Circos Example: Fusion Research Collaborator Graphic

While serving as the newsletter editor for the U.S. Burning Plasma Organization, I implemented an Image of the Month feature intended to highlight exciting projects within the research community. Some of these described specific projects, such as the education and outreach work, while others were just curious graphics that don’t really highlight anything. An example from that latter category is the map of self-reported publishing collaborators for each of the three largest U.S. magnetic confinement fusion facilities: A Feast for Collaborators. That title makes more sense if you note that the previous month’s Image was called A Storm of Words.

The collaborator graphic is shown below in the format output by Circos, the data visualization application that organizes data sets to highlight relationships. I learned how to make this graphic by following the tutorials provided on the Circos site and my input files are provided here as an example. All three files are plain text, but note that circos.conf.txt should be changed to circos.conf to work when called by Circos (the extra .txt is added to make this a file that WordPress will allow me to share).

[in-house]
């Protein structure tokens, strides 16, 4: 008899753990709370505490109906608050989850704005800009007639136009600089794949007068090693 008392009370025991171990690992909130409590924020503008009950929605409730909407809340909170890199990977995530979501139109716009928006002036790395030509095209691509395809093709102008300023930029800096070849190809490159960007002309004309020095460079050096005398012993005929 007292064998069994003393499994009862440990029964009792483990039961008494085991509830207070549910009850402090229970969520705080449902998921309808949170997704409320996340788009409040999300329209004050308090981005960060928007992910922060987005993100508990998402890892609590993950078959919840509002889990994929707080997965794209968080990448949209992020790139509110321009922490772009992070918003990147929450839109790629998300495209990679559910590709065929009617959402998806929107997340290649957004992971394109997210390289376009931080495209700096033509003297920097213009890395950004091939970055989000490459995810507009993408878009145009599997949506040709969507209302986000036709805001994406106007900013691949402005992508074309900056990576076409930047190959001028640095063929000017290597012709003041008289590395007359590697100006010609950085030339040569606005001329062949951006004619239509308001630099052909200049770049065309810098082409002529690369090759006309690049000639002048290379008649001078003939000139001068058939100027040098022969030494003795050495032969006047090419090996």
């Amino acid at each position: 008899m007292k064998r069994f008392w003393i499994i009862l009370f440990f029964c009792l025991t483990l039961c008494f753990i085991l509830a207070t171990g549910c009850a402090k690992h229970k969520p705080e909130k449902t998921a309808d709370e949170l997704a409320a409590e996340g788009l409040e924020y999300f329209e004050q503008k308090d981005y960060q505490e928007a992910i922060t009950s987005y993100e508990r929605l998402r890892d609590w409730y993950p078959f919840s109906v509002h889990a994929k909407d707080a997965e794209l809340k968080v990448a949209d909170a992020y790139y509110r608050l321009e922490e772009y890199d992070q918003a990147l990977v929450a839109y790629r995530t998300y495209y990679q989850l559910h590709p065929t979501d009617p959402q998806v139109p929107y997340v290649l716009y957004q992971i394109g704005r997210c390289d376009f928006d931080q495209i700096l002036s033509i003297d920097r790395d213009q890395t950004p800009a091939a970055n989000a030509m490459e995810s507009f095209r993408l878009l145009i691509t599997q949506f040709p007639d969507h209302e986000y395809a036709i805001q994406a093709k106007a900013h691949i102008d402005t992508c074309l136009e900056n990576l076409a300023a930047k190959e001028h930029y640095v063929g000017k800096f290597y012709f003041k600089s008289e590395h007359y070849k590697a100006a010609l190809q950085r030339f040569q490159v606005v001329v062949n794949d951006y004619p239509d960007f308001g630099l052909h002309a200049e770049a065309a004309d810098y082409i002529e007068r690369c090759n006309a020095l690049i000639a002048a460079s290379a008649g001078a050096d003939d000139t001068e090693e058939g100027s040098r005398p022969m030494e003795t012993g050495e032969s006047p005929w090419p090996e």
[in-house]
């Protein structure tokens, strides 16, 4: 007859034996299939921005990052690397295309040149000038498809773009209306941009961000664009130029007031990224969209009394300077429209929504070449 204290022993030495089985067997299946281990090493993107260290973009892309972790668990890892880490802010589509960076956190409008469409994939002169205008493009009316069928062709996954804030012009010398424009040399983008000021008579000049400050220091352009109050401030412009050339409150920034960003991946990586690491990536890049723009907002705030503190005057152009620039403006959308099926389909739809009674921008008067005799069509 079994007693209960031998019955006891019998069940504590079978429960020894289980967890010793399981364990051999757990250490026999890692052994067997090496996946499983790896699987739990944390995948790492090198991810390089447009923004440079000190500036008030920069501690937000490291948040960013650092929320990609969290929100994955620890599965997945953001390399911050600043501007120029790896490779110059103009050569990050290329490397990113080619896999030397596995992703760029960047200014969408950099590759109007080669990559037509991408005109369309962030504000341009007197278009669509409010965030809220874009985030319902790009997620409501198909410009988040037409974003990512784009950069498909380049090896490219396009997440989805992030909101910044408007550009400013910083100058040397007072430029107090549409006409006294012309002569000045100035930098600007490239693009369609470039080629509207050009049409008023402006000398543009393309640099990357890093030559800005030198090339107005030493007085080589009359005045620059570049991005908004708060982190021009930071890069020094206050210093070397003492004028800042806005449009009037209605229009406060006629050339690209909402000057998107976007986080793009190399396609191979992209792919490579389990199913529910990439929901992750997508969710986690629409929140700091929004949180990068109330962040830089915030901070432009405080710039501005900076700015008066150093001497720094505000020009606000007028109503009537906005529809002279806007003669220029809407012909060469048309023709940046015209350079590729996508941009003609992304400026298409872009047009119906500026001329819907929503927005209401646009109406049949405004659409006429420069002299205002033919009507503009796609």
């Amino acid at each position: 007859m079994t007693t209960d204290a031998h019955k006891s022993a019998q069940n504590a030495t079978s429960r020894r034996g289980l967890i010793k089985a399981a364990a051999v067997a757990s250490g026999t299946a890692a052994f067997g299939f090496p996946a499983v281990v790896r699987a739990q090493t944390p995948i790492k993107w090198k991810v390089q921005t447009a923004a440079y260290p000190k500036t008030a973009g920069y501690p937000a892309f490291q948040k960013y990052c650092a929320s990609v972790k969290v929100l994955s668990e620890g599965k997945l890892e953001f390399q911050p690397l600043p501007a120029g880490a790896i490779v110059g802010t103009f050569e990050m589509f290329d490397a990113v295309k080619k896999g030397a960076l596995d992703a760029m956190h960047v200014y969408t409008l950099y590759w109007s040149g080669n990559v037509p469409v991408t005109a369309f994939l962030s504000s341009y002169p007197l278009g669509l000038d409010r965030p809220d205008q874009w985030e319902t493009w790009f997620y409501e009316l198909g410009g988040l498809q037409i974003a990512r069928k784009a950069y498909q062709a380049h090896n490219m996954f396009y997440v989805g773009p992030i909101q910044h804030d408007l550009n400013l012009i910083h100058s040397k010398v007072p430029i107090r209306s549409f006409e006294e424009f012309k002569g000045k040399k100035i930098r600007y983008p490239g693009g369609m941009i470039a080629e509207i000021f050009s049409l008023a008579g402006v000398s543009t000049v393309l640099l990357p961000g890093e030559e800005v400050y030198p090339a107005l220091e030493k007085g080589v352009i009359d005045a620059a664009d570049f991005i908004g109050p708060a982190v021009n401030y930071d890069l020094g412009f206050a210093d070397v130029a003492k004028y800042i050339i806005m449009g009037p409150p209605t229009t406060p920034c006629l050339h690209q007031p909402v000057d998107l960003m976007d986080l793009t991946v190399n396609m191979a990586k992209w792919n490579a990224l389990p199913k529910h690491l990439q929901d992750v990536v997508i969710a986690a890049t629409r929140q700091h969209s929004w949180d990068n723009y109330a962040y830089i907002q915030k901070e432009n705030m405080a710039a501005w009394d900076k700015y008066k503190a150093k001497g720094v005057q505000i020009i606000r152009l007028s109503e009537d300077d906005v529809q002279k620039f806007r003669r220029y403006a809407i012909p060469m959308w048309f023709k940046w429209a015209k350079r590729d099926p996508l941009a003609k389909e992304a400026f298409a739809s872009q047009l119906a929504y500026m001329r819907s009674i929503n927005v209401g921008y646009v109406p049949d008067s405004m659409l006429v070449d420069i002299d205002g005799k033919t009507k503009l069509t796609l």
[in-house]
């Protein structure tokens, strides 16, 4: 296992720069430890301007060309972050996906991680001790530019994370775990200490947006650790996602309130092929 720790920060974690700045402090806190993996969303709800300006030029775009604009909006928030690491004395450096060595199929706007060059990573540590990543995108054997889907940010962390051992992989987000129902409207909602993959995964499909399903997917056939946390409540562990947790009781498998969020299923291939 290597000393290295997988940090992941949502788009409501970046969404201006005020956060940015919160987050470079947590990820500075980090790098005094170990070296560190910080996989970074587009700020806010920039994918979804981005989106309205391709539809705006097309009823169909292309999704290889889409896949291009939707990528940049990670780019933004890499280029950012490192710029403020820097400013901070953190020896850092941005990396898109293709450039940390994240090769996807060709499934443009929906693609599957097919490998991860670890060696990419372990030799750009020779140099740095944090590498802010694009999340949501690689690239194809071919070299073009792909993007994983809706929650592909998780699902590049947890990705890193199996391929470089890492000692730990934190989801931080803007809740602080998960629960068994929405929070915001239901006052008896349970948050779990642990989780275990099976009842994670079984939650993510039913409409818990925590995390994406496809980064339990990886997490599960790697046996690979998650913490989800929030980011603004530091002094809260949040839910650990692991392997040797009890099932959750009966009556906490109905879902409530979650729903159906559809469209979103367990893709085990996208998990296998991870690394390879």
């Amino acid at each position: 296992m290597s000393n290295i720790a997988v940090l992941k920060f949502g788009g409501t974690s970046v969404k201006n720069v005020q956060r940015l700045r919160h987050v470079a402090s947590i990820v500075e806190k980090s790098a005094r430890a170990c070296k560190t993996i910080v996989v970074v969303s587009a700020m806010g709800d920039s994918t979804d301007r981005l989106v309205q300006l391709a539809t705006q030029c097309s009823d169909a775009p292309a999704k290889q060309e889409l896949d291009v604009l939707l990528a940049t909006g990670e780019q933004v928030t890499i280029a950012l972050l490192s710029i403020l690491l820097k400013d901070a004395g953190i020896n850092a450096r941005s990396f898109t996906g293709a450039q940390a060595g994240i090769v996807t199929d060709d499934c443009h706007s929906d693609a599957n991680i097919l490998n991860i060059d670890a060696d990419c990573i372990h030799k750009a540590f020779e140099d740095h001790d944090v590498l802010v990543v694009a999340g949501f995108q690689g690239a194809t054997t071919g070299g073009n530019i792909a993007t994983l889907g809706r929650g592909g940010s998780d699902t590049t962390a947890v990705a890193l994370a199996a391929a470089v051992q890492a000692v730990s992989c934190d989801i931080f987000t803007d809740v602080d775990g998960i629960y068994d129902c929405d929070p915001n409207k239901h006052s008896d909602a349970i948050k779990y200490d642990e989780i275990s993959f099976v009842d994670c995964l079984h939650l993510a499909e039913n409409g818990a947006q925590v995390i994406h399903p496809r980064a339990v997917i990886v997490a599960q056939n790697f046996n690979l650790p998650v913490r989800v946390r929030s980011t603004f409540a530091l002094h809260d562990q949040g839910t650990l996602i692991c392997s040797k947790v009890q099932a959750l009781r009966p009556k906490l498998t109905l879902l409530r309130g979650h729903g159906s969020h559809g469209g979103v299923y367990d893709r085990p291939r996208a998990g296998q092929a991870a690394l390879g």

Settings file that is called by Circos: circos.conf
(using this default name means that all you have to do at the command line is go to the directory with this file and then call circos)
The input data: fusiondata
The links between institutions: fusionLinks

If you have Circos installed, then the above three files should allow you to reproduce this graphic.

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